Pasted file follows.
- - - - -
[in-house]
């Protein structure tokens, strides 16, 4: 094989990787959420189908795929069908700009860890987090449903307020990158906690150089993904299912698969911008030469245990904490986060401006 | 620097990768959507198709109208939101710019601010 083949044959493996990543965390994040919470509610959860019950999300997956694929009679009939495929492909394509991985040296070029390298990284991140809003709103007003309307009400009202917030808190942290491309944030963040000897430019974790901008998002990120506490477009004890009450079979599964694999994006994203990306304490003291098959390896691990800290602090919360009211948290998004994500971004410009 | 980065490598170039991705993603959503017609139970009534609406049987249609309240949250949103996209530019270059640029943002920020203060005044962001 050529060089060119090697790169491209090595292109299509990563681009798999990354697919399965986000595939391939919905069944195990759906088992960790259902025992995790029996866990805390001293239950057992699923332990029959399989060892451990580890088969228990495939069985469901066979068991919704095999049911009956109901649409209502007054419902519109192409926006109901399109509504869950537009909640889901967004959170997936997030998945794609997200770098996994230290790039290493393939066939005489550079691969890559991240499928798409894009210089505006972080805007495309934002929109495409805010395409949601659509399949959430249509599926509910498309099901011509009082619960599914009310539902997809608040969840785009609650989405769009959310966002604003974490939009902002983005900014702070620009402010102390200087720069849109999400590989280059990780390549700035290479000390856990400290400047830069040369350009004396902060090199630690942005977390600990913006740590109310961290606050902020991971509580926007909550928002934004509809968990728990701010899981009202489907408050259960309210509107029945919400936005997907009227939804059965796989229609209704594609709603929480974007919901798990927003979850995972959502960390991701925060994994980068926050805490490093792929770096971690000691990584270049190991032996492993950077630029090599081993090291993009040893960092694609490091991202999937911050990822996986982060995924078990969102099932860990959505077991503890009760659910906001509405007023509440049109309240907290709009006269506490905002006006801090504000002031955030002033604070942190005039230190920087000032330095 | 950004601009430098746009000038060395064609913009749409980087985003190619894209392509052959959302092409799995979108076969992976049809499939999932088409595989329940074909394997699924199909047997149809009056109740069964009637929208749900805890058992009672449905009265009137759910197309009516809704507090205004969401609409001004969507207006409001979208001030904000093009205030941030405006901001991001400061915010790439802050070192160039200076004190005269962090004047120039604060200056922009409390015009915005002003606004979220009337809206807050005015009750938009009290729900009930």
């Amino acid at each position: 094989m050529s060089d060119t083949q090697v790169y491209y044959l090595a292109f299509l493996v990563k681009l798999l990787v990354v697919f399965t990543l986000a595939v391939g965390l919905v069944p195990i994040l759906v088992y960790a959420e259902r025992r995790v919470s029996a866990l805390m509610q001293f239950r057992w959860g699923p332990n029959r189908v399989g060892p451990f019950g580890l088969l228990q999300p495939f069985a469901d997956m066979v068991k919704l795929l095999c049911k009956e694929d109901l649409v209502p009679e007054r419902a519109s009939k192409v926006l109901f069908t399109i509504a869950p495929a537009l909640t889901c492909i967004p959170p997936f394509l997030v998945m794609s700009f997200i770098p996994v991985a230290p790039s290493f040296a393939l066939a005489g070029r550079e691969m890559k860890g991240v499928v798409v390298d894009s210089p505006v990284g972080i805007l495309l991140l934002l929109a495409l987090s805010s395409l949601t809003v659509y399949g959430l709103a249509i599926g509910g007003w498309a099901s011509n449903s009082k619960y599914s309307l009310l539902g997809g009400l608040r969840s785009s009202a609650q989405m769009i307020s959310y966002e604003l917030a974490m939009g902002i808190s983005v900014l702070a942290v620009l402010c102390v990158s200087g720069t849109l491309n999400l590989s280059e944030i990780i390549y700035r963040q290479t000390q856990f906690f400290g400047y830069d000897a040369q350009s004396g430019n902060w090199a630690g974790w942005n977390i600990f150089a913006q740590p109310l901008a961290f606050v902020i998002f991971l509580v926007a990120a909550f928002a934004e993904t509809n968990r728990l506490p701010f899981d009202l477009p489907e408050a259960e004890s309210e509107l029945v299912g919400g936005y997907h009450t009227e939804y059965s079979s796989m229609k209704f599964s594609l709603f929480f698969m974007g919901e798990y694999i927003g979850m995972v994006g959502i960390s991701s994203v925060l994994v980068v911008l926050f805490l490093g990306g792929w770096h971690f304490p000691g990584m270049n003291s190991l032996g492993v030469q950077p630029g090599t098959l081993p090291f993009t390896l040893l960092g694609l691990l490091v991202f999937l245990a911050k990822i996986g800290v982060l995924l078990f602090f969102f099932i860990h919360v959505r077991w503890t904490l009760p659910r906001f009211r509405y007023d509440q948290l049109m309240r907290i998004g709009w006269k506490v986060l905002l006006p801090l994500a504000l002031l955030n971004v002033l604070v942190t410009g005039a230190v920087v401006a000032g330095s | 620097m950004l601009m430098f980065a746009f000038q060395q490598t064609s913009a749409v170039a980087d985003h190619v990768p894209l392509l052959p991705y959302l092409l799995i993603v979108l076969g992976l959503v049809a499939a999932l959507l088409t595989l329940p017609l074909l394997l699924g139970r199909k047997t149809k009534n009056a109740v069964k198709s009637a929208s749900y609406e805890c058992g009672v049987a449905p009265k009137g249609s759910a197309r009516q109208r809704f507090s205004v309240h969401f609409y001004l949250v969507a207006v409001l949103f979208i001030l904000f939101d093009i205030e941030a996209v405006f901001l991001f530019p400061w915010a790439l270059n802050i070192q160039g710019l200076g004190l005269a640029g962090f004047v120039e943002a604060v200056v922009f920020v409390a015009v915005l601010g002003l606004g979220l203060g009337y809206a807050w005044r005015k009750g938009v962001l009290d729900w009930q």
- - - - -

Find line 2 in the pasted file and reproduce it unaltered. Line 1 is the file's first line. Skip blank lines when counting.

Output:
């Protein structure tokens, strides 16, 4: 094989990787959420189908795929069908700009860890987090449903307020990158906690150089993904299912698969911008030469245990904490986060401006 | 620097990768959507198709109208939101710019601010 083949044959493996990543965390994040919470509610959860019950999300997956694929009679009939495929492909394509991985040296070029390298990284991140809003709103007003309307009400009202917030808190942290491309944030963040000897430019974790901008998002990120506490477009004890009450079979599964694999994006994203990306304490003291098959390896691990800290602090919360009211948290998004994500971004410009 | 980065490598170039991705993603959503017609139970009534609406049987249609309240949250949103996209530019270059640029943002920020203060005044962001 050529060089060119090697790169491209090595292109299509990563681009798999990354697919399965986000595939391939919905069944195990759906088992960790259902025992995790029996866990805390001293239950057992699923332990029959399989060892451990580890088969228990495939069985469901066979068991919704095999049911009956109901649409209502007054419902519109192409926006109901399109509504869950537009909640889901967004959170997936997030998945794609997200770098996994230290790039290493393939066939005489550079691969890559991240499928798409894009210089505006972080805007495309934002929109495409805010395409949601659509399949959430249509599926509910498309099901011509009082619960599914009310539902997809608040969840785009609650989405769009959310966002604003974490939009902002983005900014702070620009402010102390200087720069849109999400590989280059990780390549700035290479000390856990400290400047830069040369350009004396902060090199630690942005977390600990913006740590109310961290606050902020991971509580926007909550928002934004509809968990728990701010899981009202489907408050259960309210509107029945919400936005997907009227939804059965796989229609209704594609709603929480974007919901798990927003979850995972959502960390991701925060994994980068926050805490490093792929770096971690000691990584270049190991032996492993950077630029090599081993090291993009040893960092694609490091991202999937911050990822996986982060995924078990969102099932860990959505077991503890009760659910906001509405007023509440049109309240907290709009006269506490905002006006801090504000002031955030002033604070942190005039230190920087000032330095 | 950004601009430098746009000038060395064609913009749409980087985003190619894209392509052959959302092409799995979108076969992976049809499939999932088409595989329940074909394997699924199909047997149809009056109740069964009637929208749900805890058992009672449905009265009137759910197309009516809704507090205004969401609409001004969507207006409001979208001030904000093009205030941030405006901001991001400061915010790439802050070192160039200076004190005269962090004047120039604060200056922009409390015009915005002003606004979220009337809206807050005015009750938009009290729900009930």